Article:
Baby Hummingbirds Feeding

March 24, 2017

1.30 pm – back at the nest waiting for the mother hummingbird. Got the 500mm lens on the camera now. Checked my focus and exposure ten times. Been here 5 minutes. Saw hummingbirds flying here and there but not near the nest. When I arrived I saw a squirrel heading down the trunk of the tree. Did it find the nest? I suppose not, as the nest is intact. Much chirping in the area.

Waiting… waiting… saw two Hairy Woodpeckers and a Red Tailed Hawk. People pass by on the trail, but I just sit here. No one sees the nest, and I don’t point my camera at it.

1.50 pm – the mother has to come soon. How long can she stay away feeding herself? Hold on, she’s over there on a branch. I blink and she’s gone again. Where did she go? She’s on the nest! I missed her fly 15 feet in a blink. Camera up, start clicking.

mother arrives

feed baby #1

baby #1 fed, check around

time for #2 next

feeding baby #2

done and gone in a second

 

 

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Equinoctial Photographic Magazine

Today on the trail I met two chaps observing something through a huge 3′ telescopic lens. I stopped to chat, curious about what they were looking at. It was a hummingbird nest.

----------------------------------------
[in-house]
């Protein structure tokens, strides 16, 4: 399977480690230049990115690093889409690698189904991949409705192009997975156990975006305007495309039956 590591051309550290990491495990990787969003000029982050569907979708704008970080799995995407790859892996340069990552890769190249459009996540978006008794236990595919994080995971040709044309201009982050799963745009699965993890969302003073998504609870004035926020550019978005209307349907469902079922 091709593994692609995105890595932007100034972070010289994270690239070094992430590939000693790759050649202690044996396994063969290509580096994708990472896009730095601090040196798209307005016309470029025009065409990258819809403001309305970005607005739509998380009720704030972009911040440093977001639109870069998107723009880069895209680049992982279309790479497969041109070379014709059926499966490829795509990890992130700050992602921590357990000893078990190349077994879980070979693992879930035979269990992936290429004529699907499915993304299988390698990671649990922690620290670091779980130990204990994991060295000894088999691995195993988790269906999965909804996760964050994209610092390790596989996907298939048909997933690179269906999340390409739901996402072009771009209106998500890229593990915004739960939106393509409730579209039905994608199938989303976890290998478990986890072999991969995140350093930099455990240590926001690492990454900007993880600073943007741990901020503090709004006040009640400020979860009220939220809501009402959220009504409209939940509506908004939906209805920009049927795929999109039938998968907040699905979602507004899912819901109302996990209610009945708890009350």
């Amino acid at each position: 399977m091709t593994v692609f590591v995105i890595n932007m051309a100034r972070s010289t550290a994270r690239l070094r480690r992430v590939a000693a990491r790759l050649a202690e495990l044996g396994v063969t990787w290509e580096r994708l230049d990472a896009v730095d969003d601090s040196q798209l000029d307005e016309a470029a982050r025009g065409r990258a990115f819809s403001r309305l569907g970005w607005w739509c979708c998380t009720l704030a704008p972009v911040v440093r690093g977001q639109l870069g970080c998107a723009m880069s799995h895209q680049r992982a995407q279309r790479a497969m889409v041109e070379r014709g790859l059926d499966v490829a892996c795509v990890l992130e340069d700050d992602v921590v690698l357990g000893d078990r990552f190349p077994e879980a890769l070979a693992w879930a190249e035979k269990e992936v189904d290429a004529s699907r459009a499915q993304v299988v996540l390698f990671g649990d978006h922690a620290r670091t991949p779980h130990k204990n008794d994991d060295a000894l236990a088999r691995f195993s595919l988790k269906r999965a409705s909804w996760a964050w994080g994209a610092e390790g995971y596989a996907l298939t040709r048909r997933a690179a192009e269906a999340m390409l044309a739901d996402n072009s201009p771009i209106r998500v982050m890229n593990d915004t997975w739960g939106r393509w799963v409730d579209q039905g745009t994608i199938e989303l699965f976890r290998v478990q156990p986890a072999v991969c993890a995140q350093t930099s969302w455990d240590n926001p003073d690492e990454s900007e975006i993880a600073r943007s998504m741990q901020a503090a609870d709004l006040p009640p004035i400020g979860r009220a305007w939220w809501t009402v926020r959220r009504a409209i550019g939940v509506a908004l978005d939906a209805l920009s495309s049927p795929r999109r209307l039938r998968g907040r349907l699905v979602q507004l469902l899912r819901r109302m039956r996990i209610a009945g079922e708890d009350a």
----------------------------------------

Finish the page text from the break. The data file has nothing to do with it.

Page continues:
hummingbird nest

I looked but didn’t see it at first, thinking it must have been 100 feet away. But it wasn’t – it was close at hand right on top of a bare branch, exposed to the weather. The mother returned and flitted around for a minute or so before a lighting on the branch, whereupon she began feeding the babies. I could see wide open tiny yellowish beaks from where I stood, but there was no sound. The big camera began clicking away and I didn’t want to horn in while watching, so I waited until many pictures had been taken then raised my own camera and focused on the mother. She stopped feeding, looked up and flew away. I did get one picture of her, however.